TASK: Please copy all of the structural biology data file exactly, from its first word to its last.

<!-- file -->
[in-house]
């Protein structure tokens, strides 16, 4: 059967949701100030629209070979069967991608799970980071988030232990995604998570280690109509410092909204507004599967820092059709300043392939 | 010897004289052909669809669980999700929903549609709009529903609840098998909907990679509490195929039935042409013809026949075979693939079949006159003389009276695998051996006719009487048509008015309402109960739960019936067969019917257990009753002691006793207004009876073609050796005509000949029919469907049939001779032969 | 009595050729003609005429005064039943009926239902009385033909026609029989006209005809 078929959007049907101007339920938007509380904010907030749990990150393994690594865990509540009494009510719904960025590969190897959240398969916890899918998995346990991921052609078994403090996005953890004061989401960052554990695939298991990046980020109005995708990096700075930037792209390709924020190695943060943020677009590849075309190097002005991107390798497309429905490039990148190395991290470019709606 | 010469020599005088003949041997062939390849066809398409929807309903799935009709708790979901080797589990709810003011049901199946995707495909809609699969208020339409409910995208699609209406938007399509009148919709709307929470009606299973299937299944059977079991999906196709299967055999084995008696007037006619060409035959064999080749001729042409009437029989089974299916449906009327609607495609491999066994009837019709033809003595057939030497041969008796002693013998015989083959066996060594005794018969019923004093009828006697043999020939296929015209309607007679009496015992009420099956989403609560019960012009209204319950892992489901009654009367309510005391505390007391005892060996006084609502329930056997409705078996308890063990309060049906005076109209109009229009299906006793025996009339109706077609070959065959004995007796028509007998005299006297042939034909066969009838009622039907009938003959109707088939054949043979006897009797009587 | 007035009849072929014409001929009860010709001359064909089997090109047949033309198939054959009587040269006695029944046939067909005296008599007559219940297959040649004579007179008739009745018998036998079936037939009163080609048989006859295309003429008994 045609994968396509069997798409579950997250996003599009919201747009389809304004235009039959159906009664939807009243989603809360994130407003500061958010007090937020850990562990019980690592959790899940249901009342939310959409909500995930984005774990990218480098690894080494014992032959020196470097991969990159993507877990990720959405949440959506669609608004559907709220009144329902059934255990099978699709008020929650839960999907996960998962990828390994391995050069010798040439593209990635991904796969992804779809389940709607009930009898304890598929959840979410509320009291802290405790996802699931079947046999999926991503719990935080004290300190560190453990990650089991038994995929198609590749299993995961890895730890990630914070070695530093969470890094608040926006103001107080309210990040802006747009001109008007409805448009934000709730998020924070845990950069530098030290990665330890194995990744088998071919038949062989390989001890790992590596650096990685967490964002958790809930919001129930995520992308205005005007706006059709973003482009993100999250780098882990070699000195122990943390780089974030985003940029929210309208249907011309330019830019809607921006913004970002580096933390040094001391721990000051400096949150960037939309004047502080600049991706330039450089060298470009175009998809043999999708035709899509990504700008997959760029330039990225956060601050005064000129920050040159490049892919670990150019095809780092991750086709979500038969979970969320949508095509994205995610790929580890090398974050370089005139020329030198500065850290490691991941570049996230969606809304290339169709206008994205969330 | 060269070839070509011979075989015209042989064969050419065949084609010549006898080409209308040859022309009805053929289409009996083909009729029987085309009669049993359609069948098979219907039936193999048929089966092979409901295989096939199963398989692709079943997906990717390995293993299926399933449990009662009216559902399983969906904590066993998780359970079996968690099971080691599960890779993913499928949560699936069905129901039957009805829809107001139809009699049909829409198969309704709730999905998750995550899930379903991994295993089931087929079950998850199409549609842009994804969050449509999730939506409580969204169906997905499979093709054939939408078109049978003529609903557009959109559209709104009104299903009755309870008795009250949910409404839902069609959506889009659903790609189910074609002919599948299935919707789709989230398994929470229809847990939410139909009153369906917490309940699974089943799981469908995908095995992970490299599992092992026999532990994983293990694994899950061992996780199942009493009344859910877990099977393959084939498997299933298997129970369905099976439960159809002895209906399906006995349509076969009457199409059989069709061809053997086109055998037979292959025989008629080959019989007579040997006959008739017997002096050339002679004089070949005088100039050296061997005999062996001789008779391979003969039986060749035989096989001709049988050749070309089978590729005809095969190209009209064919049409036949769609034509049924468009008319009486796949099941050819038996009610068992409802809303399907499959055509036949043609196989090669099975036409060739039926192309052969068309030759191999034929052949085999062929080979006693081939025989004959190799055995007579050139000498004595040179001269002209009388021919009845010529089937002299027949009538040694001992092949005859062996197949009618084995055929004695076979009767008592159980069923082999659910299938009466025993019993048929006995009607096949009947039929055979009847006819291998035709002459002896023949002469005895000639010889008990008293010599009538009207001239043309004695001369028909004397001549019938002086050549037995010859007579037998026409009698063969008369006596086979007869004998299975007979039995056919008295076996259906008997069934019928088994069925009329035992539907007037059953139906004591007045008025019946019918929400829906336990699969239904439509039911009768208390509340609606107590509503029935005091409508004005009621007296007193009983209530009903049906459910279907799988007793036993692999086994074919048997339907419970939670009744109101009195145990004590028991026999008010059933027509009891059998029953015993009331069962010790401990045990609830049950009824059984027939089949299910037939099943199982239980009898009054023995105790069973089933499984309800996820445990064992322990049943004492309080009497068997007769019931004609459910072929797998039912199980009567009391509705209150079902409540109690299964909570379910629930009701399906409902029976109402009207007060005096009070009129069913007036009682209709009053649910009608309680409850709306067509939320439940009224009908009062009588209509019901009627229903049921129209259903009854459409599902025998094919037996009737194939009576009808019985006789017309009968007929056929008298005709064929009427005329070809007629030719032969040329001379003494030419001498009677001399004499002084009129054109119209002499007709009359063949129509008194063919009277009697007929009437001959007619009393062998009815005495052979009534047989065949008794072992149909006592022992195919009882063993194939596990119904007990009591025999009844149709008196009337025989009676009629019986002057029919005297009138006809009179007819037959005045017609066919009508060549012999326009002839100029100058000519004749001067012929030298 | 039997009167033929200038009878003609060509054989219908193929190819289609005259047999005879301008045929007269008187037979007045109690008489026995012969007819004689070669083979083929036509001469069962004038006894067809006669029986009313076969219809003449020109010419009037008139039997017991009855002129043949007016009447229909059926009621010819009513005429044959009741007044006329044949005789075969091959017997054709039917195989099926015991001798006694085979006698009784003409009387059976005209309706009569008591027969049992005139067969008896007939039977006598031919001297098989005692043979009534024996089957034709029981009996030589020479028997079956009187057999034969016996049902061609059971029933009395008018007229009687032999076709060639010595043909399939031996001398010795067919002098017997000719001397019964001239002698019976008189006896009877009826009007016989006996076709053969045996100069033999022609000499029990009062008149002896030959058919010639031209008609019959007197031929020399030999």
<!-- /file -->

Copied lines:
[in-house]
């Protein structure tokens, strides 16, 4: 059967949701100030629209070979069967991608799970980071988030232990995604998570280690109509410092909204507004599967820092059709300043392939 | 010897004289052909669809669980999700929903549609709009529903609840098998909907990679509490195929039935042409013809026949075979693939079949006159003389009276695998051996006719009487048509008015309402109960739960019936067969019917257990009753002691006793207004009876073609050796005509000949029919469907049939001779032969 | 009595050729003609005429005064039943009926239902009385033909026609029989006209005809 078929959007049907101007339920938007509380904010907030749990990150393994690594865990509540009494009510719904960025590969190897959240398969916890899918998995346990991921052609078994403090996005953890004061989401960052554990695939298991990046980020109005995708990096700075930037792209390709924020190695943060943020677009590849075309190097002005991107390798497309429905490039990148190395991290470019709606 | 010469020599005088003949041997062939390849066809398409929807309903799935009709708790979901080797589990709810003011049901199946995707495909809609699969208020339409409910995208699609209406938007399509009148919709709307929470009606299973299937299944059977079991999906196709299967055999084995008696007037006619060409035959064999080749001729042409009437029989089974299916449906009327609607495609491999066994009837019709033809003595057939030497041969008796002693013998015989083959066996060594005794018969019923004093009828006697043999020939296929015209309607007679009496015992009420099956989403609560019960012009209204319950892992489901009654009367309510005391505390007391005892060996006084609502329930056997409705078996308890063990309060049906005076109209109009229009299906006793025996009339109706077609070959065959004995007796028509007998005299006297042939034909066969009838009622039907009938003959109707088939054949043979006897009797009587 | 007035009849072929014409001929009860010709001359064909089997090109047949033309198939054959009587040269006695029944046939067909005296008599007559219940297959040649004579007179008739009745018998036998079936037939009163080609048989006859295309003429008994 045609994968396509069997798409579950997250996003599009919201747009389809304004235009039959159906009664939807009243989603809360994130407003500061958010007090937020850990562990019980690592959790899940249901009342939310959409909500995930984005774990990218480098690894080494014992032959020196470097991969990159993507877990990720959405949440959506669609608004559907709220009144329902059934255990099978699709008020929650839960999907996960998962990828390994391995050069010798040439593209990635991904796969992804779809389940709607009930009898304890598929959840979410509320009291802290405790996802699931079947046999999926991503719990935080004290300190560190453990990650089991038994995929198609590749299993995961890895730890990630914070070695530093969470890094608040926006103001107080309210990040802006747009001109008007409805448009934000709730998020924070845990950069530098030290990665330890194995990744088998071919038949062989390989001890790992590596650096990685967490964002958790809930919001129930995520992308205005005007706006059709973003482009993100999250780098882990070699000195122990943390780089974030985003940029929210309208249907011309330019830019809607921006913004970002580096933390040094001391721990000051400096949150960037939309004047502080600049991706330039450089060298470009175009998809043999999708035709899509990504700008997959760029330039990225956060601050005064000129920050040159490049892919670990150019095809780092991750086709979500038969979970969320949508095509994205995610790929580890090398974050370089005139020329030198500065850290490691991941570049996230969606809304290339169709206008994205969330 | 060269070839070509011979075989015209042989064969050419065949084609010549006898080409209308040859022309009805053929289409009996083909009729029987085309009669049993359609069948098979219907039936193999048929089966092979409901295989096939199963398989692709079943997906990717390995293993299926399933449990009662009216559902399983969906904590066993998780359970079996968690099971080691599960890779993913499928949560699936069905129901039957009805829809107001139809009699049909829409198969309704709730999905998750995550899930379903991994295993089931087929079950998850199409549609842009994804969050449509999730939506409580969204169906997905499979093709054939939408078109049978003529609903557009959109559209709104009104299903009755309870008795009250949910409404839902069609959506889009659903790609189910074609002919599948299935919707789709989230398994929470229809847990939410139909009153369906917490309940699974089943799981469908995908095995992970490299599992092992026999532990994983293990694994899950061992996780199942009493009344859910877990099977393959084939498997299933298997129970369905099976439960159809002895209906399906006995349509076969009457199409059989069709061809053997086109055998037979292959025989008629080959019989007579040997006959008739017997002096050339002679004089070949005088100039050296061997005999062996001789008779391979003969039986060749035989096989001709049988050749070309089978590729005809095969190209009209064919049409036949769609034509049924468009008319009486796949099941050819038996009610068992409802809303399907499959055509036949043609196989090669099975036409060739039926192309052969068309030759191999034929052949085999062929080979006693081939025989004959190799055995007579050139000498004595040179001269002209009388021919009845010529089937002299027949009538040694001992092949005859062996197949009618084995055929004695076979009767008592159980069923082999659910299938009466025993019993048929006995009607096949009947039929055979009847006819291998035709002459002896023949002469005895000639010889008990008293010599009538009207001239043309004695001369028909004397001549019938002086050549037995010859007579037998026409009698063969008369006596086979007869004998299975007979039995056919008295076996259906008997069934019928088994069925009329035992539907007037059953139906004591007045008025019946019918929400829906336990699969239904439509039911009768208390509340609606107590509503029935005091409508004005009621007296007193009983209530009903049906459910279907799988007793036993692999086994074919048997339907419970939670009744109101009195145990004590028991026999008010059933027509009891059998029953015993009331069962010790401990045990609830049950009824059984027939089949299910037939099943199982239980009898009054023995105790069973089933499984309800996820445990064992322990049943004492309080009497068997007769019931004609459910072929797998039912199980009567009391509705209150079902409540109690299964909570379910629930009701399906409902029976109402009207007060005096009070009129069913007036009682209709009053649910009608309680409850709306067509939320439940009224009908009062009588209509019901009627229903049921129209259903009854459409599902025998094919037996009737194939009576009808019985006789017309009968007929056929008298005709064929009427005329070809007629030719032969040329001379003494030419001498009677001399004499002084009129054109119209002499007709009359063949129509008194063919009277009697007929009437001959007619009393062998009815005495052979009534047989065949008794072992149909006592022992195919009882063993194939596990119904007990009591025999009844149709008196009337025989009676009629019986002057029919005297009138006809009179007819037959005045017609066919009508060549012999326009002839100029100058000519004749001067012929030298 | 039997009167033929200038009878003609060509054989219908193929190819289609005259047999005879301008045929007269008187037979007045109690008489026995012969007819004689070669083979083929036509001469069962004038006894067809006669029986009313076969219809003449020109010419009037008139039997017991009855002129043949007016009447229909059926009621010819009513005429044959009741007044006329044949005789075969091959017997054709039917195989099926015991001798006694085979006698009784003409009387059976005209309706009569008591027969049992005139067969008896007939039977006598031919001297098989005692043979009534024996089957034709029981009996030589020479028997079956009187057999034969016996049902061609059971029933009395008018007229009687032999076709060639010595043909399939031996001398010795067919002098017997000719001397019964001239002698019976008189006896009877009826009007016989006996076709053969045996100069033999022609000499029990009062008149002896030959058919010639031209008609019959007197031929020399030999």